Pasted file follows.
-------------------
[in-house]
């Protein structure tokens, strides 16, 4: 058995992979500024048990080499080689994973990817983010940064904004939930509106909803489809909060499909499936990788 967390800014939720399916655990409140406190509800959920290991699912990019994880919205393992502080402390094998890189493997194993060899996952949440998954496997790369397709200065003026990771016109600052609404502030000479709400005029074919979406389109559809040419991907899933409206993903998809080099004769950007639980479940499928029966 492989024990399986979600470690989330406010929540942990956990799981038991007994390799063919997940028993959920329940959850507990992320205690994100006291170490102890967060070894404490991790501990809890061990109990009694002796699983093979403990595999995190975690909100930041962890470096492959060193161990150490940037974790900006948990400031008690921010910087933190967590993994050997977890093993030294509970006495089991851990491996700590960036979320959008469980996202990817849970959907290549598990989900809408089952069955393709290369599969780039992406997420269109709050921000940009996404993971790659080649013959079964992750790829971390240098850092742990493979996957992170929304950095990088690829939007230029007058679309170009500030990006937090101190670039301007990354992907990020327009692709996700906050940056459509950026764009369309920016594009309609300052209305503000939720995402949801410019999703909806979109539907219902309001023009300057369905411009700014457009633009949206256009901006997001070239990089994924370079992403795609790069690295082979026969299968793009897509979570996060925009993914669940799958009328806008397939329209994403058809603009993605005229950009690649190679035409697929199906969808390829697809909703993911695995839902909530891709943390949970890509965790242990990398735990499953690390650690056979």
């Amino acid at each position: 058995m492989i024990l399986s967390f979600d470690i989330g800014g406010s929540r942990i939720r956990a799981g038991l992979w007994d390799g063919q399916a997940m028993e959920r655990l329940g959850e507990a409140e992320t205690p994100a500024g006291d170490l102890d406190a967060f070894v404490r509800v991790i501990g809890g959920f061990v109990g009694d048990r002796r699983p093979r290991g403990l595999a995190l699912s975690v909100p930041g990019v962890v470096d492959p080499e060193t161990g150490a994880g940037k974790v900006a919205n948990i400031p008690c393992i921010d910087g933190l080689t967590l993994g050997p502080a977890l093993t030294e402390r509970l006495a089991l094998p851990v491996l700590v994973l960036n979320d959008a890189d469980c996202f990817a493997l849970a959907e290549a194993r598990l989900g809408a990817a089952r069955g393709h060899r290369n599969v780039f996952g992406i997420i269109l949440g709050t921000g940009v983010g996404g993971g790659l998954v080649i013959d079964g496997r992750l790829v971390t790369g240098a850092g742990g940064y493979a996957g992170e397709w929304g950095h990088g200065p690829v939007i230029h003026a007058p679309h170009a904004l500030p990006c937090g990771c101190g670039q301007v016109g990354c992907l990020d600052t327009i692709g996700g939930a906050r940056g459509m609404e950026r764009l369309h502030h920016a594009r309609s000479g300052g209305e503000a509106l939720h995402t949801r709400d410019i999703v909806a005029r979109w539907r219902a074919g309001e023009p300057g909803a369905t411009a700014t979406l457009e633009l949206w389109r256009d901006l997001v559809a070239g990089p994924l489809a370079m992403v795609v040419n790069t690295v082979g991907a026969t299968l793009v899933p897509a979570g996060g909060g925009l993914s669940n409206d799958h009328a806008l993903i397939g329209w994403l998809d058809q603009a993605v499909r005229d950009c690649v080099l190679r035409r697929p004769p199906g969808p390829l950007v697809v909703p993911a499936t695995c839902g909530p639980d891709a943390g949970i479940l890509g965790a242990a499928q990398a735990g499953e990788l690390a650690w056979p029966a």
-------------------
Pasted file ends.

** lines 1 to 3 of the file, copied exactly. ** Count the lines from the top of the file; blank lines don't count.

[in-house]
């Protein structure tokens, strides 16, 4: 058995992979500024048990080499080689994973990817983010940064904004939930509106909803489809909060499909499936990788 967390800014939720399916655990409140406190509800959920290991699912990019994880919205393992502080402390094998890189493997194993060899996952949440998954496997790369397709200065003026990771016109600052609404502030000479709400005029074919979406389109559809040419991907899933409206993903998809080099004769950007639980479940499928029966 492989024990399986979600470690989330406010929540942990956990799981038991007994390799063919997940028993959920329940959850507990992320205690994100006291170490102890967060070894404490991790501990809890061990109990009694002796699983093979403990595999995190975690909100930041962890470096492959060193161990150490940037974790900006948990400031008690921010910087933190967590993994050997977890093993030294509970006495089991851990491996700590960036979320959008469980996202990817849970959907290549598990989900809408089952069955393709290369599969780039992406997420269109709050921000940009996404993971790659080649013959079964992750790829971390240098850092742990493979996957992170929304950095990088690829939007230029007058679309170009500030990006937090101190670039301007990354992907990020327009692709996700906050940056459509950026764009369309920016594009309609300052209305503000939720995402949801410019999703909806979109539907219902309001023009300057369905411009700014457009633009949206256009901006997001070239990089994924370079992403795609790069690295082979026969299968793009897509979570996060925009993914669940799958009328806008397939329209994403058809603009993605005229950009690649190679035409697929199906969808390829697809909703993911695995839902909530891709943390949970890509965790242990990398735990499953690390650690056979």
């Amino acid at each position: 058995m492989i024990l399986s967390f979600d470690i989330g800014g406010s929540r942990i939720r956990a799981g038991l992979w007994d390799g063919q399916a997940m028993e959920r655990l329940g959850e507990a409140e992320t205690p994100a500024g006291d170490l102890d406190a967060f070894v404490r509800v991790i501990g809890g959920f061990v109990g009694d048990r002796r699983p093979r290991g403990l595999a995190l699912s975690v909100p930041g990019v962890v470096d492959p080499e060193t161990g150490a994880g940037k974790v900006a919205n948990i400031p008690c393992i921010d910087g933190l080689t967590l993994g050997p502080a977890l093993t030294e402390r509970l006495a089991l094998p851990v491996l700590v994973l960036n979320d959008a890189d469980c996202f990817a493997l849970a959907e290549a194993r598990l989900g809408a990817a089952r069955g393709h060899r290369n599969v780039f996952g992406i997420i269109l949440g709050t921000g940009v983010g996404g993971g790659l998954v080649i013959d079964g496997r992750l790829v971390t790369g240098a850092g742990g940064y493979a996957g992170e397709w929304g950095h990088g200065p690829v939007i230029h003026a007058p679309h170009a904004l500030p990006c937090g990771c101190g670039q301007v016109g990354c992907l990020d600052t327009i692709g996700g939930a906050r940056g459509m609404e950026r764009l369309h502030h920016a594009r309609s000479g300052g209305e503000a509106l939720h995402t949801r709400d410019i999703v909806a005029r979109w539907r219902a074919g309001e023009p300057g909803a369905t411009a700014t979406l457009e633009l949206w389109r256009d901006l997001v559809a070239g990089p994924l489809a370079m992403v795609v040419n790069t690295v082979g991907a026969t299968l793009v899933p897509a979570g996060g909060g925009l993914s669940n409206d799958h009328a806008l993903i397939g329209w994403l998809d058809q603009a993605v499909r005229d950009c690649v080099l190679r035409r697929p004769p199906g969808p390829l950007v697809v909703p993911a499936t695995c839902g909530p639980d891709a943390g949970i479940l890509g965790a242990a499928q990398a735990g499953e990788l690390a650690w056979p029966a």